This article is published in the June 2015 issue.

Computing Researchers Get ‘Schooled’ on Science Policy at LiSPI 2015

As part of its mission to develop a next generation of leaders in the computing research community, the Computing Research Association’s Computing Community Consortium recently held its third Leadership in Science Policy Institute (LiSPI) on April 27-28 in Washington, D.C. This  one-and-a-half day workshop intended to educate a cadre of computing researchers on how science policy in the U.S. is formulated and how our government works. Participants heard candid and “off the record” views from people who are currently or previously involved in science policy. Thirty-six computer scientists and engineers from 30 different universities and research organizations attended.

The workshop offered sessions on: interacting with Federal science agencies, how new initiatives are created within agencies, the role of Federal advisory committees, the Federal budget process, embedding scientists in non-science agencies, the arguments for supporting research in computing, how to talk to policymakers, and a rather candid discussion from staffers on the House Science, Space and Technology committee and the Senate Armed Services Committee. LiSPI participants were required to complete both pre- and post-workshop homework assignments.

LiSPI co-organizer Fred B. Schneider started the day by laying out goals of the workshop and workshop co-organizer Peter Harsha followed by outlining “the case” for computing research investments in Washington. Kei Koizumi, from the White House’s Office of Science and Technology Policy, led participants through a primer on the Federal R&D budget process, including key milestones and inflection points in the process. He also explained impacts of the current political and fiscal situation in Congress and how this might affect Federal science budgets in the future.


Participants then heard from representatives of two key science agencies: Angelos Keromytis, a former program manager at the National Science Foundation, now a program manager at the Department of Defense’s Defense Advanced Research Projects Agency, and Farnam Jahanian, former assistant director for Computer and Information Science and Engineering at the NSF, now provost at Carnegie Mellon University. This panel explained that influencing policy decisions at a Federal agency involves a somewhat different skill set and somewhat different approach than influencing faculty peers, Congress, or the White House. The panelists also discussed how agencies provide opportunities for researchers to shape Federal policy in their fields—by serving on advisory committees and by taking rotations as program managers, division directors, or office directors.  Keromytis and Jahanian also discussed how new agency initiatives get started, focusing on the culture and traditions that create the lens through which agencies view themselves and are viewed by others.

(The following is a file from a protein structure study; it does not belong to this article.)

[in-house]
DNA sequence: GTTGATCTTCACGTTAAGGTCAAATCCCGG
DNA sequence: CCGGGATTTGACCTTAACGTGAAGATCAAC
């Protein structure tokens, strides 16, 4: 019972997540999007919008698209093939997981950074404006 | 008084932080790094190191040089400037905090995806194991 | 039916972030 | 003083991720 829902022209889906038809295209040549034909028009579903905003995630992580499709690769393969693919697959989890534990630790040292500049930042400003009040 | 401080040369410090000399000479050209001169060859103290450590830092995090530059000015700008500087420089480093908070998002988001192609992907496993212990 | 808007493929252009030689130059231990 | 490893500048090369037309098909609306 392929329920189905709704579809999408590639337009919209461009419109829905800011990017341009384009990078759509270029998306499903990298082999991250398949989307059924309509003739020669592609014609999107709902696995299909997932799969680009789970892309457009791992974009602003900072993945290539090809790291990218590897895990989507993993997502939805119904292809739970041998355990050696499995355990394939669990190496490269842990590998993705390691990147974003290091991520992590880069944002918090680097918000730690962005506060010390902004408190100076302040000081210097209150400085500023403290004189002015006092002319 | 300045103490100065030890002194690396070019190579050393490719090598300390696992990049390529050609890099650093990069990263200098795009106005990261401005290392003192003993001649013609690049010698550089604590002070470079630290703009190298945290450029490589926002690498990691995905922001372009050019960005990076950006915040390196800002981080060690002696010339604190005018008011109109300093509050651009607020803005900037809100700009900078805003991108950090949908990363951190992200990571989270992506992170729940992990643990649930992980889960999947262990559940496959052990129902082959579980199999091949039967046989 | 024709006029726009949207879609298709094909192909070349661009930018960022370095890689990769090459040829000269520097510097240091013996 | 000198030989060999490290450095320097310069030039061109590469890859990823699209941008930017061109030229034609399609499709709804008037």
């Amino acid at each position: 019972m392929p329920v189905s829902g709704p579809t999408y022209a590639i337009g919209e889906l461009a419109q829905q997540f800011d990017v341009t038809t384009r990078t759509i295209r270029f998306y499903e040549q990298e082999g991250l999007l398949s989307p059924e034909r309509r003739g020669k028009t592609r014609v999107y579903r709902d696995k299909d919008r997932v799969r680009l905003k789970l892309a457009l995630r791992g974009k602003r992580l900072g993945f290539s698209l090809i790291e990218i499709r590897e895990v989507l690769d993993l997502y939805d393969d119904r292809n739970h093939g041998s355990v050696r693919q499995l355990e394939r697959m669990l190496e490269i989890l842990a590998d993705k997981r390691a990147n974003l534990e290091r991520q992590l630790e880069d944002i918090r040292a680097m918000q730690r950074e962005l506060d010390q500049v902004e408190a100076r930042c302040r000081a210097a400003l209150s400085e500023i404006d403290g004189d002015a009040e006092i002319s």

In the next session, Edward Lazowska, from the University of Washington (and former Chair of CCC), Annie Antón, from Georgia Tech, and Lynette Millett, from the National Academies’ Computer Science and Telecommunications Board (CSTB), described the role and dynamics of advisory committees that are found at nearly every level of the Federal government. The speakers discussed how those committees work (in theory and practice), why they sometimes do not work, how members are chosen, and who they are intended to influence (as well as who they actually influence). Lazowska and Antón have served on a variety of Federal advisory committees, and Millett has staffed many CSTB studies, so these speakers were particularly well qualified to discuss how issues get raised and vetted, how outcomes get finalized and disseminated, how committees do their jobs, and how members of the community can be effective when serving on these committees.